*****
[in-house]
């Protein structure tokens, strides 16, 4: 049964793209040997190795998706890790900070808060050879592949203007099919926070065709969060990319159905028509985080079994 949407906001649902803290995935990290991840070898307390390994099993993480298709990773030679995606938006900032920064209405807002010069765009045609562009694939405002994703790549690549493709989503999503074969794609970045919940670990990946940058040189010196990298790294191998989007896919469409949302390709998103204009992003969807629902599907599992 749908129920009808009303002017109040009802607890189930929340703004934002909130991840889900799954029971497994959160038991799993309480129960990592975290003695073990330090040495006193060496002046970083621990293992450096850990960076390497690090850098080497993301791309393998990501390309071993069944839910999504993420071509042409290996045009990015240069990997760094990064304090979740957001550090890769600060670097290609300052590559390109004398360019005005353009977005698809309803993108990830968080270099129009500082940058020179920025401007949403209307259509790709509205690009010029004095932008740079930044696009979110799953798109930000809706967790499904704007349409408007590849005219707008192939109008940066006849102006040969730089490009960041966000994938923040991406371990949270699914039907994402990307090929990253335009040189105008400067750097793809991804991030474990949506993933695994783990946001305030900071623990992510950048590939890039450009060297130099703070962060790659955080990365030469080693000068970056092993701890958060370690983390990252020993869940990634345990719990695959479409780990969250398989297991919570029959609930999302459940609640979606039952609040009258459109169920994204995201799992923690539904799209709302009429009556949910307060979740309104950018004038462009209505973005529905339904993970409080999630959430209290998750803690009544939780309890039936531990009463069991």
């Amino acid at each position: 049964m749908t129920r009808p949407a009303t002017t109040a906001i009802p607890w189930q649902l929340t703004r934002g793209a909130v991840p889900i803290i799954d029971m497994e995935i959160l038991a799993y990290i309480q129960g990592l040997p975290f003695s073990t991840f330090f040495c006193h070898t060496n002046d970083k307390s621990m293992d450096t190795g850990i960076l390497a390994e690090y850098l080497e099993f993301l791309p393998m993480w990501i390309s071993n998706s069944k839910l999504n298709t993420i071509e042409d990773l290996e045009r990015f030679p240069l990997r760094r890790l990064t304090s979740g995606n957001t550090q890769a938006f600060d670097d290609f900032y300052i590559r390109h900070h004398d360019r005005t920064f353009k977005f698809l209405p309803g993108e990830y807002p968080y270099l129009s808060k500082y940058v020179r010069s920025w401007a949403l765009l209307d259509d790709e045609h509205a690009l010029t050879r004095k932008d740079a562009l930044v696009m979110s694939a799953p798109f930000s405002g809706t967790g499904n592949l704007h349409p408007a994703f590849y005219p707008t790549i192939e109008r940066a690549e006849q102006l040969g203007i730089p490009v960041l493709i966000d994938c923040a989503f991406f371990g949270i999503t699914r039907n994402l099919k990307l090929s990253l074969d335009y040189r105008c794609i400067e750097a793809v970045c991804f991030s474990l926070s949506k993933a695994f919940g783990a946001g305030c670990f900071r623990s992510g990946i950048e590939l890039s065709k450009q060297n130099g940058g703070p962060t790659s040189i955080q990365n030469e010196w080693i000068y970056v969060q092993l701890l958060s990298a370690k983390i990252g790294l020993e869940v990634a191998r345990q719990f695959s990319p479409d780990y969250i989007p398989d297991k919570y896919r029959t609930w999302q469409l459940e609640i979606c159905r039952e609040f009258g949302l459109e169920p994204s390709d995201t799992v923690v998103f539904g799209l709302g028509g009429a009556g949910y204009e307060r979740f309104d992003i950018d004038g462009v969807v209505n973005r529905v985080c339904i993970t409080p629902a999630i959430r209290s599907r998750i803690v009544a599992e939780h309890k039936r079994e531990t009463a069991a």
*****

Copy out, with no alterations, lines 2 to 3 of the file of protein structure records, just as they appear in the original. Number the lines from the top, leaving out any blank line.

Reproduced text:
């Protein structure tokens, strides 16, 4: 049964793209040997190795998706890790900070808060050879592949203007099919926070065709969060990319159905028509985080079994 949407906001649902803290995935990290991840070898307390390994099993993480298709990773030679995606938006900032920064209405807002010069765009045609562009694939405002994703790549690549493709989503999503074969794609970045919940670990990946940058040189010196990298790294191998989007896919469409949302390709998103204009992003969807629902599907599992 749908129920009808009303002017109040009802607890189930929340703004934002909130991840889900799954029971497994959160038991799993309480129960990592975290003695073990330090040495006193060496002046970083621990293992450096850990960076390497690090850098080497993301791309393998990501390309071993069944839910999504993420071509042409290996045009990015240069990997760094990064304090979740957001550090890769600060670097290609300052590559390109004398360019005005353009977005698809309803993108990830968080270099129009500082940058020179920025401007949403209307259509790709509205690009010029004095932008740079930044696009979110799953798109930000809706967790499904704007349409408007590849005219707008192939109008940066006849102006040969730089490009960041966000994938923040991406371990949270699914039907994402990307090929990253335009040189105008400067750097793809991804991030474990949506993933695994783990946001305030900071623990992510950048590939890039450009060297130099703070962060790659955080990365030469080693000068970056092993701890958060370690983390990252020993869940990634345990719990695959479409780990969250398989297991919570029959609930999302459940609640979606039952609040009258459109169920994204995201799992923690539904799209709302009429009556949910307060979740309104950018004038462009209505973005529905339904993970409080999630959430209290998750803690009544939780309890039936531990009463069991």
């Amino acid at each position: 049964m749908t129920r009808p949407a009303t002017t109040a906001i009802p607890w189930q649902l929340t703004r934002g793209a909130v991840p889900i803290i799954d029971m497994e995935i959160l038991a799993y990290i309480q129960g990592l040997p975290f003695s073990t991840f330090f040495c006193h070898t060496n002046d970083k307390s621990m293992d450096t190795g850990i960076l390497a390994e690090y850098l080497e099993f993301l791309p393998m993480w990501i390309s071993n998706s069944k839910l999504n298709t993420i071509e042409d990773l290996e045009r990015f030679p240069l990997r760094r890790l990064t304090s979740g995606n957001t550090q890769a938006f600060d670097d290609f900032y300052i590559r390109h900070h004398d360019r005005t920064f353009k977005f698809l209405p309803g993108e990830y807002p968080y270099l129009s808060k500082y940058v020179r010069s920025w401007a949403l765009l209307d259509d790709e045609h509205a690009l010029t050879r004095k932008d740079a562009l930044v696009m979110s694939a799953p798109f930000s405002g809706t967790g499904n592949l704007h349409p408007a994703f590849y005219p707008t790549i192939e109008r940066a690549e006849q102006l040969g203007i730089p490009v960041l493709i966000d994938c923040a989503f991406f371990g949270i999503t699914r039907n994402l099919k990307l090929s990253l074969d335009y040189r105008c794609i400067e750097a793809v970045c991804f991030s474990l926070s949506k993933a695994f919940g783990a946001g305030c670990f900071r623990s992510g990946i950048e590939l890039s065709k450009q060297n130099g940058g703070p962060t790659s040189i955080q990365n030469e010196w080693i000068y970056v969060q092993l701890l958060s990298a370690k983390i990252g790294l020993e869940v990634a191998r345990q719990f695959s990319p479409d780990y969250i989007p398989d297991k919570y896919r029959t609930w999302q469409l459940e609640i979606c159905r039952e609040f009258g949302l459109e169920p994204s390709d995201t799992v923690v998103f539904g799209l709302g028509g009429a009556g949910y204009e307060r979740f309104d992003i950018d004038g462009v969807v209505n973005r529905v985080c339904i993970t409080p629902a999630i959430r209290s599907r998750i803690v009544a599992e939780h309890k039936r079994e531990t009463a069991a």